Boat Owners Association of The United States (BoatU.S.) has these tips to save money on boat insurance:
1. Reality check: Today's competitive boat buying market has likely reduced the value of your boat - which could allow you to reduce your premium.
2. Hold the small stuff: If you don't submit small claims and can handle a bigger deductible, ask your insurance company for a discount.
3. Check for duplication: If you have a homeowners or renters insurance policy it may cover things such as "sports equipment coverage" which is sometimes added to a boat insurance policy.
4. Go back to school: Many insurance companies give a discount for taking an approved safe boating class.
5. Join a boating group: Join the U.S. Power Squadrons or U.S. Coast Guard Auxiliary and earn an extra discount on your insurance while learning and participating in making our waterways safer.
6. Go liability only: If your boat is paid for and you feel comfortable with absorbing the cost of damage to, or the loss of your boat, consider a "liability only" policy that will still protect you and your other assets from lawsuits if you damage someone else's property or injure a third party. However, all liability policies are not alike - things like medical coverage for family and friends, salvage and wreck removal, fuel spill and uninsured boater coverage should be included.
7. Long lay-up? If your boat is in storage for an extended period consider a "port risk" policy that provides no navigation coverage but does cover your boat in cases of theft, fire or liability should someone get hurt.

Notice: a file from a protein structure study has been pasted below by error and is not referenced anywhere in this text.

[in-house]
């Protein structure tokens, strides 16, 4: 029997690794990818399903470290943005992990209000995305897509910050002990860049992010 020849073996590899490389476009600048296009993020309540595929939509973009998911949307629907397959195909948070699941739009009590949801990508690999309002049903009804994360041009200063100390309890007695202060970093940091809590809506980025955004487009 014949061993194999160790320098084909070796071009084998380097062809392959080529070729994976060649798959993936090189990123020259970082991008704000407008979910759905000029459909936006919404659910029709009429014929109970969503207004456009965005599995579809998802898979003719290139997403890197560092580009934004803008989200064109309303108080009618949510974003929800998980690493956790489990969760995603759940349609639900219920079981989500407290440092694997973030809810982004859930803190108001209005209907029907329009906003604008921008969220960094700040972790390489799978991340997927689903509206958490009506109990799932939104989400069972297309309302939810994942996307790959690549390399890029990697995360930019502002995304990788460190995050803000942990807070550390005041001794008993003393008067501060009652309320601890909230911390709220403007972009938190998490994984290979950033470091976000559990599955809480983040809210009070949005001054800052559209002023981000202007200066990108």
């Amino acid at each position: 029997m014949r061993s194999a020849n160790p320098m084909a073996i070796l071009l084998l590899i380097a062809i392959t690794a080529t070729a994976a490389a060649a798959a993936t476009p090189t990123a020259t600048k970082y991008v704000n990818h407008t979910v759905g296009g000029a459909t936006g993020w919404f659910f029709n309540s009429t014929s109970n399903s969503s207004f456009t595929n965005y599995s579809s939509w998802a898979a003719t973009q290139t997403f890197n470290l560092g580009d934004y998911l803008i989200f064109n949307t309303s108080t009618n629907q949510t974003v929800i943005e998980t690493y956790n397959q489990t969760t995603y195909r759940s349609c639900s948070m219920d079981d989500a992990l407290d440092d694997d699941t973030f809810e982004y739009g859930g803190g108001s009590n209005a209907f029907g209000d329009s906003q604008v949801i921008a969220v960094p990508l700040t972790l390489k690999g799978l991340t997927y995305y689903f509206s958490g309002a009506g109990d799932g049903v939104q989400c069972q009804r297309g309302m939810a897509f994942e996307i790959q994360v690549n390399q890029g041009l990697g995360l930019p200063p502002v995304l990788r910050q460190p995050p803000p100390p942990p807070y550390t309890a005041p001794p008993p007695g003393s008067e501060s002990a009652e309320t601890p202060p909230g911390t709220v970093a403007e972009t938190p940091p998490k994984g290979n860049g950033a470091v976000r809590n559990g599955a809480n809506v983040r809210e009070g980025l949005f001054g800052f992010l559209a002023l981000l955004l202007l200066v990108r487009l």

8. Have the "right" type of policy: Most boaters have either an "Agreed Value" policy or an "Actual Cash Value" policy. The Agreed Value policy typically costs more but provides more reimbursement in the event of a partial loss by paying the replacement cost of most items, and it will pay the value stated on the policy if the boat is a total loss. However, the Actual Cash Value policy costs less but also depreciates all losses - and will pay you less in almost every claim. Both kinds of policies have benefits but only you can decide which best meet your needs.
9. Understand what you're getting: Boat insurance policies can vary widely. For example, an insurance policy with $800,000 for fuel spill coverage may sound like a lot, while other policies may exclude this coverage completely. In plain English, if your boat starts a marina fire that destroys other vessels, will there be enough money to cover the resulting spill as well as the loss of neighboring vessels?
Some other coverages to ask about:
· Salvage and wreck removal coverage: If your boat sinks, your insurer will write you a check for the value of the lost boat (hull value). But who pays to remove the sunken boat? Depending on your insurance company it could be your own wallet or a separate "bucket" of salvage money in your policy.
· Consequential damage: If your boat sinks because of a failed part, is the resulting water damage covered? Or, does the policy exclude "any loss caused directly or indirectly, or resulting from" the failed part? If it does exclude it, you'll end up paying more for repairs out of pocket.
· Contractual liability: Commonly needed by boaters who rent storage space or a marina slip, contractual liability satisfies a rental / slip contract's "hold harmless" provision. However, you may not need this coverage if you store your boat at home.
For more information or to get a free online insurance quote, go to www.BoatUS.com/insurance.